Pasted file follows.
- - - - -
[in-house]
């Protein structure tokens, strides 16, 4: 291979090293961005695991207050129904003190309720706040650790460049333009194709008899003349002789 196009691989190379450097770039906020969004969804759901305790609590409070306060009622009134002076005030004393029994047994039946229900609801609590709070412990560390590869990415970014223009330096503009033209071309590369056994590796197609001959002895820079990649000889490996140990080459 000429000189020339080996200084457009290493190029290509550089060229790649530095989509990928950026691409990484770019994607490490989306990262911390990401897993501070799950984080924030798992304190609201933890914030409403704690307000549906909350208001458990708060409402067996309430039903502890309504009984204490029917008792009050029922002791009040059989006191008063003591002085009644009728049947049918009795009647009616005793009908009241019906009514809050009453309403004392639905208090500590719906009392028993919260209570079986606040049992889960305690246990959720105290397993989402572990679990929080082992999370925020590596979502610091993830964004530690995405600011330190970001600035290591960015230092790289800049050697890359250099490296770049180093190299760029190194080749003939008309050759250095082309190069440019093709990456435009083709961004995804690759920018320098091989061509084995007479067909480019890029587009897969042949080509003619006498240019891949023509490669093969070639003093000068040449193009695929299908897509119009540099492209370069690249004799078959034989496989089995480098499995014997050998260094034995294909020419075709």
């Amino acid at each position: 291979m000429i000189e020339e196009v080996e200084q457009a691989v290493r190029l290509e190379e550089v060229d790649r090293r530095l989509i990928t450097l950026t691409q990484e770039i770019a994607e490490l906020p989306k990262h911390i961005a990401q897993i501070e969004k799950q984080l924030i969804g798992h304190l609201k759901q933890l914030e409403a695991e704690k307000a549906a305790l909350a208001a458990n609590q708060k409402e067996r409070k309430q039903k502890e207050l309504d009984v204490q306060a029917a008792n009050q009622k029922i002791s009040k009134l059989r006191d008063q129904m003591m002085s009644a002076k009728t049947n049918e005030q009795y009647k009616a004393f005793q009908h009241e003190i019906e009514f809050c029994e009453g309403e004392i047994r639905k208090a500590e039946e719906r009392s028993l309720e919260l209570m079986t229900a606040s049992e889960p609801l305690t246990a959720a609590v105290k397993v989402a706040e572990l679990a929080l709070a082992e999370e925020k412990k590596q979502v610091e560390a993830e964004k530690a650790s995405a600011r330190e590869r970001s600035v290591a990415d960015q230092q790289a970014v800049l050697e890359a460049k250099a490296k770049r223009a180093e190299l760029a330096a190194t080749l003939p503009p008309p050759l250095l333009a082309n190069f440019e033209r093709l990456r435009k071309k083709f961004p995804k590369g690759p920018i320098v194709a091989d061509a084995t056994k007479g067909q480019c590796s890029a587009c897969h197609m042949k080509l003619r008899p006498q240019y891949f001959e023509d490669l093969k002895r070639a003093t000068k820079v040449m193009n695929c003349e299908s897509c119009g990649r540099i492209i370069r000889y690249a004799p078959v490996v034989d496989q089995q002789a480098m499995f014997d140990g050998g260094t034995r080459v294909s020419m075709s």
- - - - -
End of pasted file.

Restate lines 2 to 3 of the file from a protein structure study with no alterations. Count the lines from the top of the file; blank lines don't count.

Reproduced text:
């Protein structure tokens, strides 16, 4: 291979090293961005695991207050129904003190309720706040650790460049333009194709008899003349002789 196009691989190379450097770039906020969004969804759901305790609590409070306060009622009134002076005030004393029994047994039946229900609801609590709070412990560390590869990415970014223009330096503009033209071309590369056994590796197609001959002895820079990649000889490996140990080459 000429000189020339080996200084457009290493190029290509550089060229790649530095989509990928950026691409990484770019994607490490989306990262911390990401897993501070799950984080924030798992304190609201933890914030409403704690307000549906909350208001458990708060409402067996309430039903502890309504009984204490029917008792009050029922002791009040059989006191008063003591002085009644009728049947049918009795009647009616005793009908009241019906009514809050009453309403004392639905208090500590719906009392028993919260209570079986606040049992889960305690246990959720105290397993989402572990679990929080082992999370925020590596979502610091993830964004530690995405600011330190970001600035290591960015230092790289800049050697890359250099490296770049180093190299760029190194080749003939008309050759250095082309190069440019093709990456435009083709961004995804690759920018320098091989061509084995007479067909480019890029587009897969042949080509003619006498240019891949023509490669093969070639003093000068040449193009695929299908897509119009540099492209370069690249004799078959034989496989089995480098499995014997050998260094034995294909020419075709």
């Amino acid at each position: 291979m000429i000189e020339e196009v080996e200084q457009a691989v290493r190029l290509e190379e550089v060229d790649r090293r530095l989509i990928t450097l950026t691409q990484e770039i770019a994607e490490l906020p989306k990262h911390i961005a990401q897993i501070e969004k799950q984080l924030i969804g798992h304190l609201k759901q933890l914030e409403a695991e704690k307000a549906a305790l909350a208001a458990n609590q708060k409402e067996r409070k309430q039903k502890e207050l309504d009984v204490q306060a029917a008792n009050q009622k029922i002791s009040k009134l059989r006191d008063q129904m003591m002085s009644a002076k009728t049947n049918e005030q009795y009647k009616a004393f005793q009908h009241e003190i019906e009514f809050c029994e009453g309403e004392i047994r639905k208090a500590e039946e719906r009392s028993l309720e919260l209570m079986t229900a606040s049992e889960p609801l305690t246990a959720a609590v105290k397993v989402a706040e572990l679990a929080l709070a082992e999370e925020k412990k590596q979502v610091e560390a993830e964004k530690a650790s995405a600011r330190e590869r970001s600035v290591a990415d960015q230092q790289a970014v800049l050697e890359a460049k250099a490296k770049r223009a180093e190299l760029a330096a190194t080749l003939p503009p008309p050759l250095l333009a082309n190069f440019e033209r093709l990456r435009k071309k083709f961004p995804k590369g690759p920018i320098v194709a091989d061509a084995t056994k007479g067909q480019c590796s890029a587009c897969h197609m042949k080509l003619r008899p006498q240019y891949f001959e023509d490669l093969k002895r070639a003093t000068k820079v040449m193009n695929c003349e299908s897509c119009g990649r540099i492209i370069r000889y690249a004799p078959v490996v034989d496989q089995q002789a480098m499995f014997d140990g050998g260094t034995r080459v294909s020419m075709s």